Jackson Square is ahistoric city park surrounded by original 18th-century buildings. It's still apopular gathering place for local artists and musicians. This city block-sizedsquare was designed by Frenchman Louis Pilié and modeled on Paris’ popularoutdoor common areas. Originally called Place d'Armes, it was converted into anopen-air mall in 1971 with local vendors selling food, art and crafts.
Walkaround Jackson Square today and you won’t find much evidence of its colorfulpast. Long gone are the gallows that once dispatched defiant slaves in the 18thand 19th centuries. Now you can visit shops and museums in the 19th-centuryPontalba Apartments, which line two sides of the square. On the northwest ofthe square enjoy the peaceful interior of St. LouisCathedral. It’s the oldest continuously working cathedral in theUnited States. Take in some Louisiana history at the Cabildoand Presbytère, which are part of the Louisiana State Museum and located oneither side of the cathedral.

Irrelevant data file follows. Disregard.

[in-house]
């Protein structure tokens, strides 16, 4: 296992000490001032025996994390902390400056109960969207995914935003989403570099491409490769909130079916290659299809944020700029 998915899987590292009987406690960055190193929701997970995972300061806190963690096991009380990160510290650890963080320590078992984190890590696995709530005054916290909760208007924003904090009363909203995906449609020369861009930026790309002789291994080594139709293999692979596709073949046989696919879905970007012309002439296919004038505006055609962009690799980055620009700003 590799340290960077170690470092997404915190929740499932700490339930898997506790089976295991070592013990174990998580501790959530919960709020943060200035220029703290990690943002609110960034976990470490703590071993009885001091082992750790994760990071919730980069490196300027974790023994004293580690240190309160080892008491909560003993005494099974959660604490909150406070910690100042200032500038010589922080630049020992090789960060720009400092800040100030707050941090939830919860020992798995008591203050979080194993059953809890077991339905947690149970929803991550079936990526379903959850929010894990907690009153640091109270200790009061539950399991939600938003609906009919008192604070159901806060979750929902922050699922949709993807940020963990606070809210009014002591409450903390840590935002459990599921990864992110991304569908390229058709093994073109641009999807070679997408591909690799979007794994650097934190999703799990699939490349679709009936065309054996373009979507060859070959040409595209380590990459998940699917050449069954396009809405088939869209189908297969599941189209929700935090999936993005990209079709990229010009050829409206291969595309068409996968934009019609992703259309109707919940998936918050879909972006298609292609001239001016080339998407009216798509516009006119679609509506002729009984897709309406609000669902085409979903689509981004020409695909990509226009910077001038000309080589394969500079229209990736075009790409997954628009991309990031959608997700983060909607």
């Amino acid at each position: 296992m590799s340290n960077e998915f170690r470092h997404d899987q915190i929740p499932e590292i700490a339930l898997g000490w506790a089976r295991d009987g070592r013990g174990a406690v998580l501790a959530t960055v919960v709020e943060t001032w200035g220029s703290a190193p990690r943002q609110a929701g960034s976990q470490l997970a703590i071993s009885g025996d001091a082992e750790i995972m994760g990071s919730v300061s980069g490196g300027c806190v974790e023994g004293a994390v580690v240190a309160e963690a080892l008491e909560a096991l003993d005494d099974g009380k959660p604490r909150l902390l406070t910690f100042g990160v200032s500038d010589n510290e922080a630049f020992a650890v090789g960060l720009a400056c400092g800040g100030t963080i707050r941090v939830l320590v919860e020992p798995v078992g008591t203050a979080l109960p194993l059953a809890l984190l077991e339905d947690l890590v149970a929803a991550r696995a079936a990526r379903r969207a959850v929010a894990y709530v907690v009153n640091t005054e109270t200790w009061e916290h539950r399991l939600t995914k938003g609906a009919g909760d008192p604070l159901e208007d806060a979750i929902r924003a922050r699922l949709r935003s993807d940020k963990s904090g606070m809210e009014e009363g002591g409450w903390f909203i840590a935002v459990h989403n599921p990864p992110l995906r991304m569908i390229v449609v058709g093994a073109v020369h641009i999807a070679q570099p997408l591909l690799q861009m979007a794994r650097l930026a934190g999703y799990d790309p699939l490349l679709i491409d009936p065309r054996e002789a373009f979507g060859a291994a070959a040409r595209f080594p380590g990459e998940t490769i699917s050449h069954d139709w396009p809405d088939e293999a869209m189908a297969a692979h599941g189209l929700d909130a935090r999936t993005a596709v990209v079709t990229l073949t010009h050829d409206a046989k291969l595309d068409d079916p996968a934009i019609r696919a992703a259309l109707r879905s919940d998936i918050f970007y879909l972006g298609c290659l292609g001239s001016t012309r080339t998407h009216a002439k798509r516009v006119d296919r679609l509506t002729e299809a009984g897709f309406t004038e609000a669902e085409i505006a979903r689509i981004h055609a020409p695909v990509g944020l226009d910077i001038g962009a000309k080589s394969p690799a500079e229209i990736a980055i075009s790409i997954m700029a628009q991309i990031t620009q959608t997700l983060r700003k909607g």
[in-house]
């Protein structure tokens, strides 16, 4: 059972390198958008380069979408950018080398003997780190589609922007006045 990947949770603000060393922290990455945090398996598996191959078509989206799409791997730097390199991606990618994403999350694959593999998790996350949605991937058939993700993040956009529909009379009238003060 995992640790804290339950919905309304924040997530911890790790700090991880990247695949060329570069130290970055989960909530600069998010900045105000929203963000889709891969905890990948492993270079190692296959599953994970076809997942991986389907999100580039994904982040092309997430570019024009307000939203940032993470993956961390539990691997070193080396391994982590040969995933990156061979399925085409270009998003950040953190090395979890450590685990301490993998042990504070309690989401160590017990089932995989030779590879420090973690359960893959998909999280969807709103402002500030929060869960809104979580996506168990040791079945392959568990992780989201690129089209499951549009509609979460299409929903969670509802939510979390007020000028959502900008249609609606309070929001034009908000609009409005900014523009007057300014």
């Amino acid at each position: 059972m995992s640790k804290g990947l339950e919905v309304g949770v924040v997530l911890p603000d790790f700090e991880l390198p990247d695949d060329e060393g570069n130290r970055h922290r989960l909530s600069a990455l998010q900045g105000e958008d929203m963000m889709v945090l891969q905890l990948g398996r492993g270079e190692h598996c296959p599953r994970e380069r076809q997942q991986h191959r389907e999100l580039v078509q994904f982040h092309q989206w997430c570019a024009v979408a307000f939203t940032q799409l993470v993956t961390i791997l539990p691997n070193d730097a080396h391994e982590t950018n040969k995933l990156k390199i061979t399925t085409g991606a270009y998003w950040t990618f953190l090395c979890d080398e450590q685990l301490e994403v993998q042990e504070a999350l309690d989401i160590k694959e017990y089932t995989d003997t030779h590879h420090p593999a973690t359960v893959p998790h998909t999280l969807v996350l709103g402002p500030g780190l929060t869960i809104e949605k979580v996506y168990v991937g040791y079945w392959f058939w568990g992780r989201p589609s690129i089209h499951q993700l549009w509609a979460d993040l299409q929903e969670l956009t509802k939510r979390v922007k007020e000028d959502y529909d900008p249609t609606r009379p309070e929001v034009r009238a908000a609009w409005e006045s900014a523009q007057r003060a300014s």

The Jackson Square oftoday is famous for its collection of resident artists, whose works adorn thepavements and wrought iron fences. Have your portrait painted or buy acaricature from one of the 200 artists allocated a spot in the square eachyear.
Relax and watchpassers-by at nearby Café du Monde, which dates from the 1860s. This historiccafé is just across the road on Decatur Street and is famous for its café aulait and its sweet pastries, known as beignets.
Throughout the year,Jackson Square is host to a variety of festivals and exhibitions. Enjoy jazzbands and pick up some local food and gifts in the marketplace during theFrench Quarter Festival held every April. In the few days before Christmas beentertained by carolers who fill the square. This event began in 1946 andattracts thousands of visitors every year, reinforcing Jackson Square’s historyfor social gathering.
JacksonSquare is a bustling part of the French Quarter, and parking can be hard tocome by. The square is along several city bus lines.